It's kind of genius, because this could allow for these alternate versions of your favorite character, while the original characters are still, presumably, in the main thread of the Marvel Cinematic Universe. And it wouldn't just facilitate new, alternate universe characters to enter the fold. It could also just give the regular actors some downtime. Chris Evans could take 10 years off to make "difficult" independent films and a bid for Oscar gold, and after he's feeling fully rejuvenated and refreshed, can return to the fold (maybe he'll give Bucky or Sam Wilson the shield for a while; both have been Captain America at different points in the comics). And where was Cap during those 10 years? In one of the alternate dimensions that Doctor Strange opened up in this movie.
The possibilities are limitless. Doctor Strange as the personal physician for Queen Elizabeth or a brain-craving zombie? Both are possible now. How probable they are remains to be seen; Marvel Studios likely wouldn't want to distance themselves too much from the core brand, although just imagine a "1602" movie by "The Witch" director Robert Eggers or South Korean filmmaker Chan Wook-Park taking a crack at a story set in the "Noir" universe. It's almost too much to fathom.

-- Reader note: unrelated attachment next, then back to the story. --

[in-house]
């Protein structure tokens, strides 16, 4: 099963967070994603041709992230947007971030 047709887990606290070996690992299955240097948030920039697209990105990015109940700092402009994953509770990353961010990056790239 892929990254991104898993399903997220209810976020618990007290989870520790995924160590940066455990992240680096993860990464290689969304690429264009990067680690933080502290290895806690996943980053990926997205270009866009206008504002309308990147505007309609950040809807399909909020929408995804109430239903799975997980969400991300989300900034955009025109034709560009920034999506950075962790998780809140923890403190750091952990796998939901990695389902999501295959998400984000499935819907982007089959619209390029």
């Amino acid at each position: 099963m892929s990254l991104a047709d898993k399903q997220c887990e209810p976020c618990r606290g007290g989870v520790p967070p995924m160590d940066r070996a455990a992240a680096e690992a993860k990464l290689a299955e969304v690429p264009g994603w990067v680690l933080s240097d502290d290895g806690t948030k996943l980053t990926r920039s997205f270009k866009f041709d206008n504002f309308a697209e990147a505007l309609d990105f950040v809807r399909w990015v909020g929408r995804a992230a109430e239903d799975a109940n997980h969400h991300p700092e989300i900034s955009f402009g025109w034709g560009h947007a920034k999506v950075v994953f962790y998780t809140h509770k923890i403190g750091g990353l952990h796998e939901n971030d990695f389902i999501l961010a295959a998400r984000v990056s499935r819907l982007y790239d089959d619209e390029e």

So in the next few years, if Marvel Studios announces some radical reinventions of its favorite characters, bold new casting choices, or just some left field weirdness, you can probably trace it back to this moment in "Doctor Strange.
"Remember: Doctor Strange is warned of what could happen and he does it anyway. Sure, the world is in jeopardy. But in saving Earth he may have substantially expanded the Universe. The Marvel Cinematic Universe, that is.
Dr. Stephen Strange's (Benedict Cumberbatch) life changes after a car accident robs him of the use of his hands. When traditional medicine fails him, he looks for healing, and hope, in a mysterious enclave. He quickly learns that the enclave is at the front line of a battle against unseen dark forces bent on destroying reality. Before long, Strange is forced to choose between his life of fortune and status or leave it all behind to defend the world as the most powerful sorcerer in existence. Read More